Over-stepping on Turkey

Friday, June 11, 2010

By Mowahid Hussain Shah | Published in The Nation: June 10, 2010

For years, Turkey had done what was expected from it to get accepted in the European community. It had cracked down on communism; it became the sheet-anchor of NATO; it contributed a brigade and lost nearly 900 troops during the US-led and UN-sanctioned war effort against Kim II-Sung’s Korea and China during the Korean conflict of 1950-53. It lent its Incirlik Air Base to the US-led coalition during the first Gulf War of 1990-91. It recognised Israel in 1949, the first Muslim majority state to do so, and had an extensive air force accord with the Jewish state. In 1999, it barred Merve Safa Kavakci, a hijab wearing woman elected to the Turkish Parliament, from taking the oath of office.

Now, the Israeli assault on the Turkish-led humanitarian aid flotilla to breach the Gaza blockade has been a game-changer. By doing so, Israel has helped create for itself a foe that may prove more deadly than Hamas and Hezbollah.

There is an old rural Punjab saying that a Tehsildar is not necessarily bad, but his bro-ther may be, because of the reflected arrogance of power, and also because of the vicarious perks he is prone to abuse.

This applies to the US-Israel nexus. While the US military has been relatively humbled by its setbacks in Iran and Afghanistan, its protégé, Israel, continues to act as a spoiled brat because of the unlimited and in effect, unquestioning support it enjoys in the US Congress, officialdom, academia, media, and think tank intelligentsia, all of whom have been relatively quiet despite the fact that, among those killed by Israeli troops on the Gaza-bound aid flotilla, was an American teenager, Furkan. An American girl, Emily Henochowicz, from Potomac, Maryland, protesting in Jerusalem against Israel’s attack on the aid flotilla, lost an eye when she was hit by a teargas canister fired by an Israeli soldier. An Irish-owned ship called the Rachel Corrie (named in honour of the 23-year old American girl crushed to death in 2003 by an Israeli bulldozer as she tried to prevent the razing of a Palestinian home), carrying cement, medical equipment, and relief supplies to Gaza, was boarded by Israeli troops on June 5.
The policy of carving out an exemption for Israel and creating for it an exception from application of the rule of law and international norms is now generating its own blowback effects. In the words of President Abdullah Gul of Turkey: “Israel has made one of its greatest mistakes in history - a mistake it will regret.” Anthony Cordesman, an influential US foreign policy analyst, has written that Israel’s action have made Israel a “strategic liability” to the US.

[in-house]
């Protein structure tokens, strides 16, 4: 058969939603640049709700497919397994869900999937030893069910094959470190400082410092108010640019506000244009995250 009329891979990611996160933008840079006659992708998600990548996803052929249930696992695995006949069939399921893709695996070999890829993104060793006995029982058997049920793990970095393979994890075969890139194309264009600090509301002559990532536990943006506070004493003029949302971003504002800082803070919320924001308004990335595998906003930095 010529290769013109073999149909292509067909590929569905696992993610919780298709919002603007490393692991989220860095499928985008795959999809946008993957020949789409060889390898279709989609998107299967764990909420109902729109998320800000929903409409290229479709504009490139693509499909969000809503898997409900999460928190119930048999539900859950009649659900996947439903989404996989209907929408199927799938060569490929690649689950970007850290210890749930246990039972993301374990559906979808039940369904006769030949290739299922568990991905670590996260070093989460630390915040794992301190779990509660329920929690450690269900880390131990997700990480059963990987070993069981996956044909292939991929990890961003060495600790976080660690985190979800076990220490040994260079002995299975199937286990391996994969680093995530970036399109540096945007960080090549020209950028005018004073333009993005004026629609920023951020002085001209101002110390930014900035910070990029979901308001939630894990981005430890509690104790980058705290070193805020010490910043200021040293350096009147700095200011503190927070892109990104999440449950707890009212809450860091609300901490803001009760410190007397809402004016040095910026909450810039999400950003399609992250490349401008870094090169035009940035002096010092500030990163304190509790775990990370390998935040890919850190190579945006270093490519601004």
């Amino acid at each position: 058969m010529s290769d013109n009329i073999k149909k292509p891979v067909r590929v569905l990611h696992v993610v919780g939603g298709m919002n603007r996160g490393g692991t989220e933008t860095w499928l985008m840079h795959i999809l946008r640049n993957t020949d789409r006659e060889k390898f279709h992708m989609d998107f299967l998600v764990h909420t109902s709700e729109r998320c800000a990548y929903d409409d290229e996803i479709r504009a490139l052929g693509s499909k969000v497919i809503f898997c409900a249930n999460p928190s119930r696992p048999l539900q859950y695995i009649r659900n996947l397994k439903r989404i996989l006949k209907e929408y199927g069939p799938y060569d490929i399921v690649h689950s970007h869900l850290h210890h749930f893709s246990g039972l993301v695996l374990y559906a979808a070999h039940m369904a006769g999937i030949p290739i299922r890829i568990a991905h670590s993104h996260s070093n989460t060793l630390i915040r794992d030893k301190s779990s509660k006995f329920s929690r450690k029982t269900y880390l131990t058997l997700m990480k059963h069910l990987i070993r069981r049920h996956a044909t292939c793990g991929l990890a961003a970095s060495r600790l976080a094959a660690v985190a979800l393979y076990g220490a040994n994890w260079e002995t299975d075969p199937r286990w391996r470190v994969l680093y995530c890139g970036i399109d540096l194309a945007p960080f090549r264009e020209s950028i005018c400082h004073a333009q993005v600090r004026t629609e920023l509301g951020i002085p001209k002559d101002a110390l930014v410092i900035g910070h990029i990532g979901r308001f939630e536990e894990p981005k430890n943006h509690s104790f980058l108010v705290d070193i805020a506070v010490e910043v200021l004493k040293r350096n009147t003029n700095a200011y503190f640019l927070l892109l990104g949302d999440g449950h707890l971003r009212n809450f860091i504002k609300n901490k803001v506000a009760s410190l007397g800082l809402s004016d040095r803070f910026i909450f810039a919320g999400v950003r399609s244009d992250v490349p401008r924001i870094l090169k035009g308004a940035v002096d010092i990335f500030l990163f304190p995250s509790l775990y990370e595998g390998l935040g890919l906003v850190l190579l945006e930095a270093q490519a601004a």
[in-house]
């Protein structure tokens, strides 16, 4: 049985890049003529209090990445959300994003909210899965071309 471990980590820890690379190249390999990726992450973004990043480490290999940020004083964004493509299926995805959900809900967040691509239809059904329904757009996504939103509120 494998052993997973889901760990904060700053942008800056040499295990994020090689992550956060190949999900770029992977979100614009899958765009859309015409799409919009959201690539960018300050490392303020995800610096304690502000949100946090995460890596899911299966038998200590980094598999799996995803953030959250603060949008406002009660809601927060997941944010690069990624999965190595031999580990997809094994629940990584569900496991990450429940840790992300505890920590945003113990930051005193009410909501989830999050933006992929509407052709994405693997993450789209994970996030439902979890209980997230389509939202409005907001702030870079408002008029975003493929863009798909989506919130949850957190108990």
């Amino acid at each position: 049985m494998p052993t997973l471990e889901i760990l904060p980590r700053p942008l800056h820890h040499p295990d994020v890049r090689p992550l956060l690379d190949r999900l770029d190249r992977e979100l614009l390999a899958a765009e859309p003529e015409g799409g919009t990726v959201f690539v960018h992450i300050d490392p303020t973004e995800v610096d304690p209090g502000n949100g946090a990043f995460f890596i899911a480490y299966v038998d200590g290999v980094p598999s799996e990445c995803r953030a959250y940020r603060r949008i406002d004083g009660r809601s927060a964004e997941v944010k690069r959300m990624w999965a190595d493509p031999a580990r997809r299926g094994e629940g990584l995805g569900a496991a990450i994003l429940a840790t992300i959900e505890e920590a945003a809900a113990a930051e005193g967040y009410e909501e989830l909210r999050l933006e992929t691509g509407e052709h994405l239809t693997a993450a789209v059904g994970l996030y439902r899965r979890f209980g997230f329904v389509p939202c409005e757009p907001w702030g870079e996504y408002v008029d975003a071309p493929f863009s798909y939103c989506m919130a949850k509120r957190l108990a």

Unable to make a space for itself in the Mideast neighbourhood, Israel is constantly banking on America to bail it out. A series of accumulated snubs may be distancing Turkey from the Western orbit. Already, a wave of alarm is spreading among pro-Israeli supporters who had, for too long, taken Turkish support for granted.

The fury in Turkey torpedoes the US-Israeli efforts to form a united front against Iran, and makes a mockery of the attempt to present Turkey as a “moderate secular alternative role model.”

Until it tangled with Turkey, Israel thought that military force was sufficient and international opinion inconsequential, as long as US protection was there. There are signs now that may not be enough. Israel not only built a wall in the West Bank, but it has now walled itself from the region.

It is a reminder of what the poet, Robert Frost, has once said:
“Before I built a wall I’d ask to know

What I was walling in or walling out,

And to whom I was like to give offence.”

By taunting Turkey and violating Turkish honour, Israel may have pushed Turkey back into the Muslim fold, after nearly 100 years in the twilight zone between the West and the East, all because of arrogant over-stepping. By doing so, it may have awakened the long-hibernating Ottoman lion.

The writer is a barrister and a senior political analyst.